Books are normally purchased in hardback unless the paper version is a significant cost savings or if the book is only available in paperback. Books that require frequent updates, such as computer applications, medical or nursing, test preparation, and selected reference books are usually purchased in paperback.
Electronic books, including reference databases, are selected for their relevance to the curriculum and student interests, appropriate style and reading level, reviews or other indicators of quality, and cost. Ebook selection also involves consideration of shared access with cooperating libraries; special features, such as hypertext links or graphics; and ease of access or user-friendliness. Ebooks may be selected to duplicate print resources when consortial purchase precludes the selection of individual titles, there is a cost benefit for purchasing multiple formats, or different formats meet the needs of off-site, disabled and other user groups. Librarians pursue cooperative acquisition of electronic books with other LRCCD Libraries using guidelines outlined in the LRCCD Electronic Collection Development policy.
Reference materials are primarily selected to support the academic programs at CRC. Additional reference materials in other subject areas are also selected when they provide an introductory overview or key concepts of academic disciplines of potential interest to CRC students, faculty, or staff. Librarians monitor serially published reference titles for continued relevance to college needs, price increases, shelf space, duplication or replacement of content by newer print or electronic resources, shared access, changes in audience, and, for indexes and abstracts, the availability of referenced works. Electronic reference materials may be selected when they are more cost-efficient than print, when they are only available electronically, or when duplication of print provides necessary access. Librarians pursue cooperative acquisition of electronic reference materials with the other LRCCD libraries using guidelines outlined in the LRCCD Electronic Collection Development Policy.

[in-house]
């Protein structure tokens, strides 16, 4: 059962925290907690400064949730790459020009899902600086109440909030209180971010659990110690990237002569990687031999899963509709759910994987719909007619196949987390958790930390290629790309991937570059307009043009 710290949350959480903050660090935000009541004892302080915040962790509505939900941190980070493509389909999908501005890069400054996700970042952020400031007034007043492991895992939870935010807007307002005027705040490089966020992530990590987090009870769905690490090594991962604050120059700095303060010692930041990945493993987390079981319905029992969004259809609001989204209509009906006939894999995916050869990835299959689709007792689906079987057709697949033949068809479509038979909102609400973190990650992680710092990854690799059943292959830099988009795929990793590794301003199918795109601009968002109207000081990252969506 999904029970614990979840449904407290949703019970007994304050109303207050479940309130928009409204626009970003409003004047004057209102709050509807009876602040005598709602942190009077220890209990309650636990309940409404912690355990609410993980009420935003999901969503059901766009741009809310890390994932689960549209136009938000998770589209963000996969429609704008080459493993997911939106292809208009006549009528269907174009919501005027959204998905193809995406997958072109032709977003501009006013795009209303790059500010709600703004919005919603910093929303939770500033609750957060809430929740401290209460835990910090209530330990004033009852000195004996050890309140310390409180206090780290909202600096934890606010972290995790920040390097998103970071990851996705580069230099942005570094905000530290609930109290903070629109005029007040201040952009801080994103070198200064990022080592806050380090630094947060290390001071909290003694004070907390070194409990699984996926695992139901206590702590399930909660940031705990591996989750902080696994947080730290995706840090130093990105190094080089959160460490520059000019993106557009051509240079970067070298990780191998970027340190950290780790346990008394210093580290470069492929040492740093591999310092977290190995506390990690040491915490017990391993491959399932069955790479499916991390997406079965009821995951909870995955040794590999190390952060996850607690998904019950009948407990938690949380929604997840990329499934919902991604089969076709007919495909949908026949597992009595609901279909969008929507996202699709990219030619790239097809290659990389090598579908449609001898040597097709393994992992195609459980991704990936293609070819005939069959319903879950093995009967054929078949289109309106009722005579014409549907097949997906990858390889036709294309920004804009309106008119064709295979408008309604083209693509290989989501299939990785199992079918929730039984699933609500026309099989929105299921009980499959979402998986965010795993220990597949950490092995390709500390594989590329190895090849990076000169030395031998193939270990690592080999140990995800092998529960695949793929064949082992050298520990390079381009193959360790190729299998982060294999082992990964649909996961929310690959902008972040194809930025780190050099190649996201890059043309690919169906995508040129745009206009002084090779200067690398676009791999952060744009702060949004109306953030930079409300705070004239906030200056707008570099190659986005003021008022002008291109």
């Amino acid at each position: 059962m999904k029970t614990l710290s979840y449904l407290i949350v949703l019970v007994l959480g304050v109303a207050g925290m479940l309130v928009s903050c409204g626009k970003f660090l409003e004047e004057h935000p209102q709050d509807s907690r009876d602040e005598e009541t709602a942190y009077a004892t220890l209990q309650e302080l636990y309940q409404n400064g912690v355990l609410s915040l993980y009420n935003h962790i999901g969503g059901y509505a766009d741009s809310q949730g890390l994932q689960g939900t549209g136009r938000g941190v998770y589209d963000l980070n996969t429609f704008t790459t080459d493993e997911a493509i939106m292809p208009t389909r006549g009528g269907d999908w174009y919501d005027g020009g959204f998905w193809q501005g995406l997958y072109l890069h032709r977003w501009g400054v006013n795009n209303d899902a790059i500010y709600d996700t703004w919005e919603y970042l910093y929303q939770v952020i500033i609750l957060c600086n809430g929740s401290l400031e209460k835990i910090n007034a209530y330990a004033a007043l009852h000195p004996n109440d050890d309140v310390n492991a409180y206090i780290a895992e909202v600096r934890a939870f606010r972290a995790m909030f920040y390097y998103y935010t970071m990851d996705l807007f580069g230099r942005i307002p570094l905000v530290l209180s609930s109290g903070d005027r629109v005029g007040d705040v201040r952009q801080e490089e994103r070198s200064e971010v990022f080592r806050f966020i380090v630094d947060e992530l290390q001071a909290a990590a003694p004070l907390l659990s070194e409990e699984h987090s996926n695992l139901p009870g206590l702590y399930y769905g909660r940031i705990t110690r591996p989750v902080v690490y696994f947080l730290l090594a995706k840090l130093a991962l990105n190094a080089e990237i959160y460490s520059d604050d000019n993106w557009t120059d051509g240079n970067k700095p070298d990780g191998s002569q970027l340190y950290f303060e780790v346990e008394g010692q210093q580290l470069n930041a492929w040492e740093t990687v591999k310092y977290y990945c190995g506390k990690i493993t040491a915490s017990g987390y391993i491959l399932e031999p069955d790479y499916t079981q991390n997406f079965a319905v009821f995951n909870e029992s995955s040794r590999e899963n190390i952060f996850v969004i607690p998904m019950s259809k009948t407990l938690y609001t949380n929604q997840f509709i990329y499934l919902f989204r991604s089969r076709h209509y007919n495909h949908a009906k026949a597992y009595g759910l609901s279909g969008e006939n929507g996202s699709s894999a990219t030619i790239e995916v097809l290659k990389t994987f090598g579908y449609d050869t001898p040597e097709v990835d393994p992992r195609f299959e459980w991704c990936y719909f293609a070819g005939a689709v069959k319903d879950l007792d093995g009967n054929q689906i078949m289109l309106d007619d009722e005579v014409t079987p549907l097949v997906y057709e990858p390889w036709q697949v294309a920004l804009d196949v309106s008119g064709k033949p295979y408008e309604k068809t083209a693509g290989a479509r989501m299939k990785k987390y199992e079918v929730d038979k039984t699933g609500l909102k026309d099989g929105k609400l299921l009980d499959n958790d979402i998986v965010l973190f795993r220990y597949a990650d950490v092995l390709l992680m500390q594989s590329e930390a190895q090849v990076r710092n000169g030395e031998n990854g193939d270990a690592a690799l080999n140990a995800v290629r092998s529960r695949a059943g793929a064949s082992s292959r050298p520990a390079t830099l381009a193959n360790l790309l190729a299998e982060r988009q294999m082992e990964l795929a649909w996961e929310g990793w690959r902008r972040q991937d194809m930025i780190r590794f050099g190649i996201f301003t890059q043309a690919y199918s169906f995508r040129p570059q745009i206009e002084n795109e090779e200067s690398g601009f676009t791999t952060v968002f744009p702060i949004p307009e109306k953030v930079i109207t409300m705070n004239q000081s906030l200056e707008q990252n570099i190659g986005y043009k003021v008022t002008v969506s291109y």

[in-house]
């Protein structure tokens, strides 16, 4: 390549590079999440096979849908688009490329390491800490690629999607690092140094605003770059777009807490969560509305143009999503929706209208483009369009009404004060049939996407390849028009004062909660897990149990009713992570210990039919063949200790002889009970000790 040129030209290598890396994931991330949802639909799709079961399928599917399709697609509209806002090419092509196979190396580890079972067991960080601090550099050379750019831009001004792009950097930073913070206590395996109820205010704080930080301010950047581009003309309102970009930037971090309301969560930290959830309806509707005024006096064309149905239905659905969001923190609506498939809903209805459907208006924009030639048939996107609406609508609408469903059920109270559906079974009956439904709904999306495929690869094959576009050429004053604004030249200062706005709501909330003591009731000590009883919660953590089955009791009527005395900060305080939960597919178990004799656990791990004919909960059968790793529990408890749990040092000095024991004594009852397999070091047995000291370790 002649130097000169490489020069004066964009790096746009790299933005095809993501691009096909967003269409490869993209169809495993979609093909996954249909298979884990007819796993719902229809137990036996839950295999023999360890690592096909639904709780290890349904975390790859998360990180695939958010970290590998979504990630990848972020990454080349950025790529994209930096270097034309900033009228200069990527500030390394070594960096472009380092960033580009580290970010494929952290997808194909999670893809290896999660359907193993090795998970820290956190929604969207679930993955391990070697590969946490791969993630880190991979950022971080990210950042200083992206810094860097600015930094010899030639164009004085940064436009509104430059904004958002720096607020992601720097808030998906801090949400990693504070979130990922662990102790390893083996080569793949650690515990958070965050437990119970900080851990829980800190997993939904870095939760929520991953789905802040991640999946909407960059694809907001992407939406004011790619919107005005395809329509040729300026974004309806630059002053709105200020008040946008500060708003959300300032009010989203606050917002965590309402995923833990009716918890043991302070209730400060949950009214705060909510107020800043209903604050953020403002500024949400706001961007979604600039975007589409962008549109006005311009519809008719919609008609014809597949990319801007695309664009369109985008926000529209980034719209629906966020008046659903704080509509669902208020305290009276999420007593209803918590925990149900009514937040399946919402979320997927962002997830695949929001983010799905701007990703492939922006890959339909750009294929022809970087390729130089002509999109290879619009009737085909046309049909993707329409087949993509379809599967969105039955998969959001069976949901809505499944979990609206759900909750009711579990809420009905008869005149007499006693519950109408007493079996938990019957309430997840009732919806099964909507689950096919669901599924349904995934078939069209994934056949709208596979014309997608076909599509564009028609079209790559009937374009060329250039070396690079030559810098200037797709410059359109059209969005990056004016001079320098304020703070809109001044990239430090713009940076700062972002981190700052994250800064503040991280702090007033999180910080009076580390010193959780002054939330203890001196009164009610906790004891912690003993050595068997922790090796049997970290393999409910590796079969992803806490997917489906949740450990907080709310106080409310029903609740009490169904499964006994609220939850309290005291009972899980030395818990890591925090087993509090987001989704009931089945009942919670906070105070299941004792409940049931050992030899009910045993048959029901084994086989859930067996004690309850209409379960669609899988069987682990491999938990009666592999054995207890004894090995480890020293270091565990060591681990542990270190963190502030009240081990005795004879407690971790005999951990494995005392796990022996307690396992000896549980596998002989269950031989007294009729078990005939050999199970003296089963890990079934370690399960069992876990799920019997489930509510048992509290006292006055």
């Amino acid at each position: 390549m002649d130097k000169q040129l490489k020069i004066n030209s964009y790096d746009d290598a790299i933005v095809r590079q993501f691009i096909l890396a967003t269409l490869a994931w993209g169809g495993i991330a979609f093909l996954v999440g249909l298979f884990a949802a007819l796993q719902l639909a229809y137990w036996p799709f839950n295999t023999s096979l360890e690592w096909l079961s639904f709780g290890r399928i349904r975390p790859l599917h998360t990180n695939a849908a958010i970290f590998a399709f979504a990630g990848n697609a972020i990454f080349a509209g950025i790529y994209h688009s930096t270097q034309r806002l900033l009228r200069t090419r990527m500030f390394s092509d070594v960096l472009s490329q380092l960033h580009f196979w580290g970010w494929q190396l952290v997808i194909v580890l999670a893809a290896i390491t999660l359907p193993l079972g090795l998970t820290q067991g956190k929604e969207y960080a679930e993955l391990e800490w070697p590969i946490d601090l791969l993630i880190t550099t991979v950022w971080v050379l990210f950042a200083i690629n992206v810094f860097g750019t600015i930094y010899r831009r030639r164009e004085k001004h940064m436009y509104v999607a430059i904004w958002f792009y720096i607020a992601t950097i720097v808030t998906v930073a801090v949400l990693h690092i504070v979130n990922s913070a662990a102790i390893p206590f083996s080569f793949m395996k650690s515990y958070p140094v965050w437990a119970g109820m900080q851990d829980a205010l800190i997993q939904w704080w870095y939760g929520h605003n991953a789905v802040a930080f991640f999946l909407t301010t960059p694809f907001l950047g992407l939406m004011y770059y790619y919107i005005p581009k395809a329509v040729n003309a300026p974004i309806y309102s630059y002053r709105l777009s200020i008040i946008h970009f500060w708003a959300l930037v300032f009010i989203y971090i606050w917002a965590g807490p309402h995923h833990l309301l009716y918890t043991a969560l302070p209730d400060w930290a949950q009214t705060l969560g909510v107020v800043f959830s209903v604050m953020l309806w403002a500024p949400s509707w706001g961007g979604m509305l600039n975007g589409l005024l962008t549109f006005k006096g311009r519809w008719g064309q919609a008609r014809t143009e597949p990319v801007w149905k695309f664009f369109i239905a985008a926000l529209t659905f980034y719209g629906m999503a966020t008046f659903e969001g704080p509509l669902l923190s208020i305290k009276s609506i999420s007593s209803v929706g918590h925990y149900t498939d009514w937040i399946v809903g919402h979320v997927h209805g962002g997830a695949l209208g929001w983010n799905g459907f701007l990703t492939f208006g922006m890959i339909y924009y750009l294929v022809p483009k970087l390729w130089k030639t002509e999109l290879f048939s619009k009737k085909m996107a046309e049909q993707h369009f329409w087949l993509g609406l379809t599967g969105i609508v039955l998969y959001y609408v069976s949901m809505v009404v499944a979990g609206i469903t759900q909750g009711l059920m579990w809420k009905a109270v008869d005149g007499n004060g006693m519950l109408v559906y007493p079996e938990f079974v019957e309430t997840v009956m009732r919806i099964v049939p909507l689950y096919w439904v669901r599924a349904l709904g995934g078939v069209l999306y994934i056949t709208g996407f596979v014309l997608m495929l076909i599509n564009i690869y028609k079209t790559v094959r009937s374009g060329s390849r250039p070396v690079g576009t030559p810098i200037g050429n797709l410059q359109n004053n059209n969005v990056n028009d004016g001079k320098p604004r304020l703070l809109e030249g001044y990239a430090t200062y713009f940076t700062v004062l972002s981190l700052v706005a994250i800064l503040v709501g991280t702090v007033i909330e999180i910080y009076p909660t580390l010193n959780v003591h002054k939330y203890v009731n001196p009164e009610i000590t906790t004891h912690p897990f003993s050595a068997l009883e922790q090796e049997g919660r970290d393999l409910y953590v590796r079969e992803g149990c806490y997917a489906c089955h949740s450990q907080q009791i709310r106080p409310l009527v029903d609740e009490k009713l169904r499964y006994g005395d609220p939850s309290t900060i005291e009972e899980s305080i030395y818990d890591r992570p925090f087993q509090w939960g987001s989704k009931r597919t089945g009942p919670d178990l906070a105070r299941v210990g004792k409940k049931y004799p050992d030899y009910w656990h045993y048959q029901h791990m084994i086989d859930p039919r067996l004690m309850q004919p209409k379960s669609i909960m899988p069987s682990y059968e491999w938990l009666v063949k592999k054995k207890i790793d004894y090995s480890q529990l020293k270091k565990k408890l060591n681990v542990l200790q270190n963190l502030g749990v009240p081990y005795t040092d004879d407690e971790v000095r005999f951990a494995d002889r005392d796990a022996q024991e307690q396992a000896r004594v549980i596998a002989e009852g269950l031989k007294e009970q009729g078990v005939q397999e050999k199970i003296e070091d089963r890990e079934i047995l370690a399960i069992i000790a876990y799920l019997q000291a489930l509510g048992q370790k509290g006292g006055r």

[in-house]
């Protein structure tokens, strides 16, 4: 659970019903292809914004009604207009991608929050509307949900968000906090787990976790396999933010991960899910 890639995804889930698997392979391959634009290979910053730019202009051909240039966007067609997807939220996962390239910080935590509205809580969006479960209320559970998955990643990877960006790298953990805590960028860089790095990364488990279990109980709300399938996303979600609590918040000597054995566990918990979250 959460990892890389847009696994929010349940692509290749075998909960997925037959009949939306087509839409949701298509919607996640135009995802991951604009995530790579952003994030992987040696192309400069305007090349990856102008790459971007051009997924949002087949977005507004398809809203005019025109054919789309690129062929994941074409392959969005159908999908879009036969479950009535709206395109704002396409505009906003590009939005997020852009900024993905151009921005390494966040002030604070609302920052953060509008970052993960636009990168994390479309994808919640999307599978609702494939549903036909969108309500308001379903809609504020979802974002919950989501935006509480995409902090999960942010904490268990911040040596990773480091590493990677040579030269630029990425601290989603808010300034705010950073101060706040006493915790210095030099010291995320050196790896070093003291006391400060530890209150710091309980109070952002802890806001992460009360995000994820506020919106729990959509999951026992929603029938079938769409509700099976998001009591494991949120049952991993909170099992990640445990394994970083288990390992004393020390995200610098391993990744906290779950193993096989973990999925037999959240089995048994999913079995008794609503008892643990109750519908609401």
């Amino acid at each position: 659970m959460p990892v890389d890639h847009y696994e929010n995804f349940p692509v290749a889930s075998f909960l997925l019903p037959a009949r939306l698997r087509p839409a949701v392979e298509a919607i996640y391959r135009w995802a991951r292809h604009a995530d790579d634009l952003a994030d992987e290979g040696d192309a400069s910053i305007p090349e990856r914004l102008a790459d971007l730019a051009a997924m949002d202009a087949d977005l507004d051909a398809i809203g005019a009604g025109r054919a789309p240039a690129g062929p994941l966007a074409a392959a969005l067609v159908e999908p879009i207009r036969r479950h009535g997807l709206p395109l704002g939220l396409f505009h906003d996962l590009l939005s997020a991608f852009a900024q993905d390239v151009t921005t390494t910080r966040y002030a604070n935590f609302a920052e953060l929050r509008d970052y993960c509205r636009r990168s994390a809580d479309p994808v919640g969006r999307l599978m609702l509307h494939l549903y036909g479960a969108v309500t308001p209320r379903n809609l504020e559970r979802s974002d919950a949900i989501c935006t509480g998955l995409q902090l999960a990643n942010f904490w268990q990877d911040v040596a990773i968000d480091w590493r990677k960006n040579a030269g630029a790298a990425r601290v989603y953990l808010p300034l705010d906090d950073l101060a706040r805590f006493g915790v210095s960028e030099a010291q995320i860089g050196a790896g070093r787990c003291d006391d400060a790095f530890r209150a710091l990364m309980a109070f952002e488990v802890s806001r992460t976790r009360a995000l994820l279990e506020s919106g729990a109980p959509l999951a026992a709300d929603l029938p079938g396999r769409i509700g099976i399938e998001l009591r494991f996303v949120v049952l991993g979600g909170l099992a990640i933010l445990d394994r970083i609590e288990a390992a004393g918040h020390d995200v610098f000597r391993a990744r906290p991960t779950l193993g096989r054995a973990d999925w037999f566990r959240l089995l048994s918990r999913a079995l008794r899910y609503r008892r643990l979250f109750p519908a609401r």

Course reserves are a collection of textbooks and course materials in support of student success. Library staff solicits donations of textbooks and course materials from faculty each semester. It is the responsibility of faculty to fill out the Reserves Donation Form (PDF) and to obtain any necessary copyright clearance before placing materials on Reserve. In addition to donations from faculty, the Library may purchase select textbooks and other materials to add to the Course Reserves Collection. Selection and purchase will be based on the following criteria.
- Anticipated Demand of Materials: Librarians will review past semester usage statistics, number of courses using the same textbook or item, and number of students enrolled in courses to determine whether there is a high demand for materials.
- Core and Basic Skills Level Courses: Textbooks used in general education and other items for core transfer and basic skills level courses will be given priority for purchase.
- Shelf Life: Librarians will consider the anticipated shelf life of materials and will give priority to materials which have potential for multi-year use.
- Cost: Librarians will consider the cost of textbooks and other items, relative to available funds, when selecting Course Reserve materials for purchase.
Textbooks are selected for the general circulating collection when they are recommended by faculty or recognized by librarians as exceptional resources, when they are classics in their field, or when they are the only or best source of information on a topic.
Fiction titles are included in the circulating collection on a limited basis. Preference in selecting fiction is given to established literary works, prizewinners, and new works that receive literary acclaim. A limited number of popular fiction works will be purchased, as funds allow, if they relate to the CRC curriculum or are likely to interest the CRC population. Works of popular fiction will be selected and added to the Popular Fiction Collection according to the criteria listed below.
Popular fiction is located in its own designated area. The purpose of the Popular Fiction Collection is to encourage recreational reading as a means of personal development and cultural discovery among the students, faculty, and staff of CRC. Books in this collection will be selected in a variety of genres, topics, and reading levels to meet the needs of the CRC campus population.